Russian Federation has deposited the instrument of ratification to the MEDICRIME Convention. The number of Parties to this treaty thus increases to 12. An another 21 States are signatories or have been invited to accede.
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The Council of Europe has long been concerned about the absence of harmonised international legislation, non-deterrent sanctions that were not proportionate to the harm caused to patients, and the involvement of criminal organisations which operate across borders.
Counterfeiting medical products and similar crimes threaten the right to life enshrined in the European Convention on Human Rights and Fundamental Freedoms (ECHR). Incidences of counterfeit medical products and similar crimes undermine public trust in healthcare systems and authorities' surveillance thereof.
"In recent years, occurrences of counterfeiting of medical products and similar crimes have increased worldwide. These crimes endanger public health, and affect patients and their confidence in the legal marketplace.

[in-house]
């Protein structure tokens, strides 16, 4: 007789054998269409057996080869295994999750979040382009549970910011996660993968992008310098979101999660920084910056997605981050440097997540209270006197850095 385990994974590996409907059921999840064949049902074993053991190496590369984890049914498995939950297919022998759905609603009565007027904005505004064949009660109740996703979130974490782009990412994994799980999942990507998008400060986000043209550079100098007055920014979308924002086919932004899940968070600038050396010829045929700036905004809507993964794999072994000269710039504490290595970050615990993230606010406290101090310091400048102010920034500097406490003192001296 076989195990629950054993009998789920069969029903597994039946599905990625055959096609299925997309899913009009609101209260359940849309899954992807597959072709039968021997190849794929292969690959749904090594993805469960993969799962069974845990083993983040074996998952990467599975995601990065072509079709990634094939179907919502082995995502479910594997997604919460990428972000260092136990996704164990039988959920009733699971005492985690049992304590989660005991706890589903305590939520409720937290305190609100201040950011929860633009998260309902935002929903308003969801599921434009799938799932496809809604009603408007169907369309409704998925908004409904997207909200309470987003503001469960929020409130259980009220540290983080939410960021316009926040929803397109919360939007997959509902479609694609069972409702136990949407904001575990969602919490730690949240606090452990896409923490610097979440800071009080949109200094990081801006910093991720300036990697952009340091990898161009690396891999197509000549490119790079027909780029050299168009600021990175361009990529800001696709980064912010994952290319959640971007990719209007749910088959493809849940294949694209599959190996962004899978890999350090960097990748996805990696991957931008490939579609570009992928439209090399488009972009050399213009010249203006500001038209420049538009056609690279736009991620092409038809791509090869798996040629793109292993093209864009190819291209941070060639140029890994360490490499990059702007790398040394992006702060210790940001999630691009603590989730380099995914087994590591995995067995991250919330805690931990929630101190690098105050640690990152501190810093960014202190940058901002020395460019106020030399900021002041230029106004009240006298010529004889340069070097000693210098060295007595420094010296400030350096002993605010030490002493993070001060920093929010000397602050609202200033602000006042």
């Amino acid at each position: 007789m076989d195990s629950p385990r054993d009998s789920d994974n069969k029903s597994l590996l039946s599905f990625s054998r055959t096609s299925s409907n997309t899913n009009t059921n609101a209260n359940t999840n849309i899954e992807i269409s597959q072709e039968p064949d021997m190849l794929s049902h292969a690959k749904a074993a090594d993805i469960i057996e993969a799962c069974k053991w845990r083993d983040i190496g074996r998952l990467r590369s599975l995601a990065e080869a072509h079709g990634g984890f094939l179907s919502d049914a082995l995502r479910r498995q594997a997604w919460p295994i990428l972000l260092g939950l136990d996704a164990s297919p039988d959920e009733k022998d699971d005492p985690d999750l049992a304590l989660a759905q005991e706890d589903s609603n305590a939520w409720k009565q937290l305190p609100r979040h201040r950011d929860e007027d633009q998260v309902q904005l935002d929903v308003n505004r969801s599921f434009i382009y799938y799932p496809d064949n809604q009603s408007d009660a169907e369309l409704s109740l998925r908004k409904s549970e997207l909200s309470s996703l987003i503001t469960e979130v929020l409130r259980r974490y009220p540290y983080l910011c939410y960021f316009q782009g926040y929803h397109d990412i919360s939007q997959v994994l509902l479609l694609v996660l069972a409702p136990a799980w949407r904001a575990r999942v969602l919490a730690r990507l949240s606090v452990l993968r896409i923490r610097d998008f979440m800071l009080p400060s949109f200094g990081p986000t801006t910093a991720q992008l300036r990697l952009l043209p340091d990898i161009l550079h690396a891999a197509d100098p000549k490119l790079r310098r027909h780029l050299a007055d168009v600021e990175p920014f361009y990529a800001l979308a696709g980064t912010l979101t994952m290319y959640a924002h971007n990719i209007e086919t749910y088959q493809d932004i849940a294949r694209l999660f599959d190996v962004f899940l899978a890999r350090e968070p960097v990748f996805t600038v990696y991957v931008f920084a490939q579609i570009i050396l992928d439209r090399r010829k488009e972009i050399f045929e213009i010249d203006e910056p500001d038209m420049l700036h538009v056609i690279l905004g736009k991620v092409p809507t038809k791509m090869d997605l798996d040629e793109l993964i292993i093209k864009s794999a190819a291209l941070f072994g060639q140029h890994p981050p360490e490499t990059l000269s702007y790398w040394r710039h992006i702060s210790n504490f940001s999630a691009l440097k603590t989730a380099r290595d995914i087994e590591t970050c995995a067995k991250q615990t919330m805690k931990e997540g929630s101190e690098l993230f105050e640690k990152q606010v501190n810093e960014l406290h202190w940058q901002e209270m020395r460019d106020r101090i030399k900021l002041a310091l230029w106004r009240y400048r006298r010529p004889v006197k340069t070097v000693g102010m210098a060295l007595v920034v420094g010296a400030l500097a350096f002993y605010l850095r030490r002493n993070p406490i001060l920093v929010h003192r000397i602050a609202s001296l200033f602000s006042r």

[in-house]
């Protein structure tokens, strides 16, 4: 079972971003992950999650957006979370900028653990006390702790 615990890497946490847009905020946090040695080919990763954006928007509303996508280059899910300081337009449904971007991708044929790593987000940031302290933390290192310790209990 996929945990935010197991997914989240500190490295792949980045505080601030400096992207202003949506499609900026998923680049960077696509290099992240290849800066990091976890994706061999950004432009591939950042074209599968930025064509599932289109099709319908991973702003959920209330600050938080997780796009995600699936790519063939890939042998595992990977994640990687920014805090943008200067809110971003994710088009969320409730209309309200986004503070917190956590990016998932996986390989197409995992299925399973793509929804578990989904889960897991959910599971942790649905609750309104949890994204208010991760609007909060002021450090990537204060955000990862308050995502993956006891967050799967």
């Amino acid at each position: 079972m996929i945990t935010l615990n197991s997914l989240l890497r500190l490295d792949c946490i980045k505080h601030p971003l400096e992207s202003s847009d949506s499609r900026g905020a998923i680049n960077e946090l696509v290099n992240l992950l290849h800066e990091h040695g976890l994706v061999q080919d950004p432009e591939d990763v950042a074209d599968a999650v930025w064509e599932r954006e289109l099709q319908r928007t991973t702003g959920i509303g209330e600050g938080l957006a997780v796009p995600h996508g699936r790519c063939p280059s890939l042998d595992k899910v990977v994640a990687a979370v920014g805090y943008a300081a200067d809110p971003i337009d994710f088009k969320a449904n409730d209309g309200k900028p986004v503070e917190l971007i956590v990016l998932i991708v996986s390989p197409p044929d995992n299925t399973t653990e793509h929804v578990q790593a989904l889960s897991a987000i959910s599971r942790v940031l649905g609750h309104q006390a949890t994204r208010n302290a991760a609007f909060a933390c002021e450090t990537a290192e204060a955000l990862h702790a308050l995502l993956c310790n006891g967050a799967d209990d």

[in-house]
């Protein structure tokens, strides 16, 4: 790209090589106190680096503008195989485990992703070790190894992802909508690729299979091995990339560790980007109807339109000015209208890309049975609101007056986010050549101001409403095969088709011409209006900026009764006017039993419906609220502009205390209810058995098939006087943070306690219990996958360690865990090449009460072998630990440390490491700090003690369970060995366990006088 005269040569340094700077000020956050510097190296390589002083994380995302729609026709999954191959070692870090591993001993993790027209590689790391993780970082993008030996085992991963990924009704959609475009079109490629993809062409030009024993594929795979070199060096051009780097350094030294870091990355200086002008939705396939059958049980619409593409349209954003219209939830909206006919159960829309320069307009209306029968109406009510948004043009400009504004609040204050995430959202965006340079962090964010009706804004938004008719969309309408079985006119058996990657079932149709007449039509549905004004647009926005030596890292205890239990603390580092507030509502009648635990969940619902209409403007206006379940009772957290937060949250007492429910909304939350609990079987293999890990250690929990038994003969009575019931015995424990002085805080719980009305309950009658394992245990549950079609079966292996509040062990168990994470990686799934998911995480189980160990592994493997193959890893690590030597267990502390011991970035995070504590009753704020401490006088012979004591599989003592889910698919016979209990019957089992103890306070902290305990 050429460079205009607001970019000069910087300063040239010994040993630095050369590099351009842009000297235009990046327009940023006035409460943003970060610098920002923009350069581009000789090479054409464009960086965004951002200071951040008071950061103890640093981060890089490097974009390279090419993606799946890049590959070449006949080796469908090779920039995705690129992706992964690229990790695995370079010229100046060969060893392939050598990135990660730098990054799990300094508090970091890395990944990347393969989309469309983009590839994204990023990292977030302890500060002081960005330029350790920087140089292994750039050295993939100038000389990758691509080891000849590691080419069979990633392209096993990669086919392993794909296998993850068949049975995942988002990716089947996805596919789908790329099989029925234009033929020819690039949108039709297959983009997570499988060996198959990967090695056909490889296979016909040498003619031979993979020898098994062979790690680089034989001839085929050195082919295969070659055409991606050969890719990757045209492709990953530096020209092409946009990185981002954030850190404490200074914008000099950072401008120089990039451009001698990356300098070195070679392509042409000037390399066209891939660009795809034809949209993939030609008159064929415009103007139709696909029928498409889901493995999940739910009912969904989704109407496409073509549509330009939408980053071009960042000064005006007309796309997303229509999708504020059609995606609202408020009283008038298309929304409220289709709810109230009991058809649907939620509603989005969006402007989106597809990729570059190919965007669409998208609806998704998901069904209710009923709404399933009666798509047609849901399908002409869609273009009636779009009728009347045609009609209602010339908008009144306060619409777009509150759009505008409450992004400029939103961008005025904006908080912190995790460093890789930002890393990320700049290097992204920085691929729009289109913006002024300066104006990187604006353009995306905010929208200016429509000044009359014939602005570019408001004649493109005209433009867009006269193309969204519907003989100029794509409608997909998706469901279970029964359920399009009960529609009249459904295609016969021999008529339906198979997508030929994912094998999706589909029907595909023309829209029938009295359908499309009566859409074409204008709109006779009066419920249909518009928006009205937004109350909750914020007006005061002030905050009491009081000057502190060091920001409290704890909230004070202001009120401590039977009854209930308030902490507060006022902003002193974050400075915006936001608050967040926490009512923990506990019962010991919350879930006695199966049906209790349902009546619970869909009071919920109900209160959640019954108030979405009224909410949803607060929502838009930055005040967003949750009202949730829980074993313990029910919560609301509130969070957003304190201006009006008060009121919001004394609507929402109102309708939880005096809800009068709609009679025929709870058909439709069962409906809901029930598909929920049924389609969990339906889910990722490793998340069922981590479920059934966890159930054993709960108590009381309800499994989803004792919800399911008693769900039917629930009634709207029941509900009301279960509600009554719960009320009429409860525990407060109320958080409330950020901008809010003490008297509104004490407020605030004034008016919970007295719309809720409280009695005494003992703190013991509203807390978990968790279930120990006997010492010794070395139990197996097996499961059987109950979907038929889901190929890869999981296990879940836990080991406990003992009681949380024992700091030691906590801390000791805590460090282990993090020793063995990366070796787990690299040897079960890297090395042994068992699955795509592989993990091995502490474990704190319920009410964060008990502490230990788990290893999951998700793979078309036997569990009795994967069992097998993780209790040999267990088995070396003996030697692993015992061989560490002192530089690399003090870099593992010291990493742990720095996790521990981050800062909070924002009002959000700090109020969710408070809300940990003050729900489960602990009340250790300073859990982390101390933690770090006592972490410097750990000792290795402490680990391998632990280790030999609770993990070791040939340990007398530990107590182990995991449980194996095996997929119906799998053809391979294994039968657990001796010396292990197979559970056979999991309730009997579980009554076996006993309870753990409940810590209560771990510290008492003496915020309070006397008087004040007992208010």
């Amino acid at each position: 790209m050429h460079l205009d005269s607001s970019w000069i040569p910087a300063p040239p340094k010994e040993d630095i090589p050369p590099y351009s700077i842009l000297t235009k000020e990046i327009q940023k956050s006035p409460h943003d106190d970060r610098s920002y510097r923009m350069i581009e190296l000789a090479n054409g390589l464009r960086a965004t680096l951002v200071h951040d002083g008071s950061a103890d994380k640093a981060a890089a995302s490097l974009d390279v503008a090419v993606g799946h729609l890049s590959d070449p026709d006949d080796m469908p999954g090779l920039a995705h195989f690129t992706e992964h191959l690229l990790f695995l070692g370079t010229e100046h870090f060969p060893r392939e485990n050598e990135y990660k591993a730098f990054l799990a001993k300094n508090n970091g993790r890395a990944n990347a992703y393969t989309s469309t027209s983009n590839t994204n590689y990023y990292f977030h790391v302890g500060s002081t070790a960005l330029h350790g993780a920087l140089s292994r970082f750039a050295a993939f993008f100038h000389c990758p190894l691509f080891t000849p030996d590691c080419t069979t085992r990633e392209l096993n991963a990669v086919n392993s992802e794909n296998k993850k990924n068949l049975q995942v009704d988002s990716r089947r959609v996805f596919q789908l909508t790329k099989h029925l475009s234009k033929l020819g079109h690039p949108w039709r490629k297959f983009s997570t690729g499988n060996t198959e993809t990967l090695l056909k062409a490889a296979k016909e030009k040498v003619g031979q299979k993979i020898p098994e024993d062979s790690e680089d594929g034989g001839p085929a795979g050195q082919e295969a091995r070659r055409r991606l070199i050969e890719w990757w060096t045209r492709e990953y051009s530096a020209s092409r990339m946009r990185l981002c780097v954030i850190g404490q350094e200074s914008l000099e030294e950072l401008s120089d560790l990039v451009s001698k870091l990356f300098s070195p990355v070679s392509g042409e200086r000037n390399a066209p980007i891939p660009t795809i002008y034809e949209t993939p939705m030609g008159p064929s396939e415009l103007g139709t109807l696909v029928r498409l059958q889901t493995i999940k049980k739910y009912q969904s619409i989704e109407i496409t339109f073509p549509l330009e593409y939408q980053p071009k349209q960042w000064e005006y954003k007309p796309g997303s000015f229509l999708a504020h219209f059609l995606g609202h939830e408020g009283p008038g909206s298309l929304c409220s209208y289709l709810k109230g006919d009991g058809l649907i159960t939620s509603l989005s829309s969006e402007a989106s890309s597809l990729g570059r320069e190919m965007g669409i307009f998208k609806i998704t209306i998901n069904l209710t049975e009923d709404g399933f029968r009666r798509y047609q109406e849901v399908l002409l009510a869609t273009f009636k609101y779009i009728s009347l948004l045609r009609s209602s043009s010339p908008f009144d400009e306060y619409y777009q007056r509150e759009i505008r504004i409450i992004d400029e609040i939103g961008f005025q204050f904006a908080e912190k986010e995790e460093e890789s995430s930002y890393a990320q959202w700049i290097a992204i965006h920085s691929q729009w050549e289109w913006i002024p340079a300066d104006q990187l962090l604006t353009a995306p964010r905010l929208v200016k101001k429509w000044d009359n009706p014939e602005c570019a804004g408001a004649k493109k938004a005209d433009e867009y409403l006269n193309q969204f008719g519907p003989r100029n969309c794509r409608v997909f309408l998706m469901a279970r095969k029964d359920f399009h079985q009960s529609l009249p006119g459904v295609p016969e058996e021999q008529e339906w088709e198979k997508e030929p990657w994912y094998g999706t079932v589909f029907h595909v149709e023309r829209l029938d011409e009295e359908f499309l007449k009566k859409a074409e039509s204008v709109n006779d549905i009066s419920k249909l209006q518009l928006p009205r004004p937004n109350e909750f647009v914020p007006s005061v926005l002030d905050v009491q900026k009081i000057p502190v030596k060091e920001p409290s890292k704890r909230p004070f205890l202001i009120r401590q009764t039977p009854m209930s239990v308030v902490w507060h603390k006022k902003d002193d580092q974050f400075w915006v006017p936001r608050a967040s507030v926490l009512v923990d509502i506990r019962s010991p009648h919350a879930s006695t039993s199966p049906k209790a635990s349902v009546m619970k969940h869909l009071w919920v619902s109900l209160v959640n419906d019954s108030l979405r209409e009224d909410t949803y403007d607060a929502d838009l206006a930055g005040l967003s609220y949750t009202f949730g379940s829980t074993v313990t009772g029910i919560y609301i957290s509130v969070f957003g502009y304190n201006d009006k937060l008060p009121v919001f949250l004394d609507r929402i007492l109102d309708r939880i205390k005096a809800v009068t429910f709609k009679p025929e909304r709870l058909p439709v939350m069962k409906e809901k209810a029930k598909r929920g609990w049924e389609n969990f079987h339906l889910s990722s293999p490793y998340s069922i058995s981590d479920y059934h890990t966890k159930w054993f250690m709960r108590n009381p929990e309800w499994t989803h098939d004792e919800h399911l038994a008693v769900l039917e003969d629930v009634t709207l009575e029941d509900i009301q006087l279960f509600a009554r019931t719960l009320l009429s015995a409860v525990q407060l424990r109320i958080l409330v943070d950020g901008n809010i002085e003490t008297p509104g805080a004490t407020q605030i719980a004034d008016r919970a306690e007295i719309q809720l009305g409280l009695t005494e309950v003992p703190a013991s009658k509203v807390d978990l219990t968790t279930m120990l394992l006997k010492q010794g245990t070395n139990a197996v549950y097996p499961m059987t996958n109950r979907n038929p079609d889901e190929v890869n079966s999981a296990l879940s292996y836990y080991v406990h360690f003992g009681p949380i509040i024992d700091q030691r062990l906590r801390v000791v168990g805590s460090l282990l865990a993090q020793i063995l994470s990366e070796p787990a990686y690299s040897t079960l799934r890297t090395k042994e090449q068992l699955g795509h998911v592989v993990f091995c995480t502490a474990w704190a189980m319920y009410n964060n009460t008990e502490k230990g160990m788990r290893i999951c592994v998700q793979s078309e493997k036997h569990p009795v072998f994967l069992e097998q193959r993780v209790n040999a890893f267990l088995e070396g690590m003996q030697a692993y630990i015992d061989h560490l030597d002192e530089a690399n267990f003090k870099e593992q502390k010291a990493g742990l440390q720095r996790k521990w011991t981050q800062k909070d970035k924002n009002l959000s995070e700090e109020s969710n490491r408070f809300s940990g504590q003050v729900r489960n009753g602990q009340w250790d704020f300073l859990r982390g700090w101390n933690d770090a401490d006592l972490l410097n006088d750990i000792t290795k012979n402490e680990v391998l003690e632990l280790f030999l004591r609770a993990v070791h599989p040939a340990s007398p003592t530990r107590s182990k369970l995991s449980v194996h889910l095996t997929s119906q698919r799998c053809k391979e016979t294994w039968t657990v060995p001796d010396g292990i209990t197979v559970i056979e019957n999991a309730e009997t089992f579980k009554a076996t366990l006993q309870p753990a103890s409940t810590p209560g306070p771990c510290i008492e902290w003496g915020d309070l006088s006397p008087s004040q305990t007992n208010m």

Even more profitable than drug trafficking, this new form of crime has an undeniable advantage for criminals: they go largely unpunished or receive only mild sanctions. Even when states take strict measures to regulate the production and distribution of medical products and devices, these measures often prove insufficient, especially when criminal networks find gaps in national legislations allowing them to make substantial profits at the expense of people’s lives and health. The MEDICRIME Convention was drafted to protect vulnerable patients and their right to safe access to medicines of appropriate quality, and to fight against organised crime. As the first and only international treaty dealing with this problem, the convention aims at prosecuting the counterfeiting of medical products and similar crimes, protecting the rights of victims and promoting national and international co-operation."
Deputy Secretary General of the Council of Europe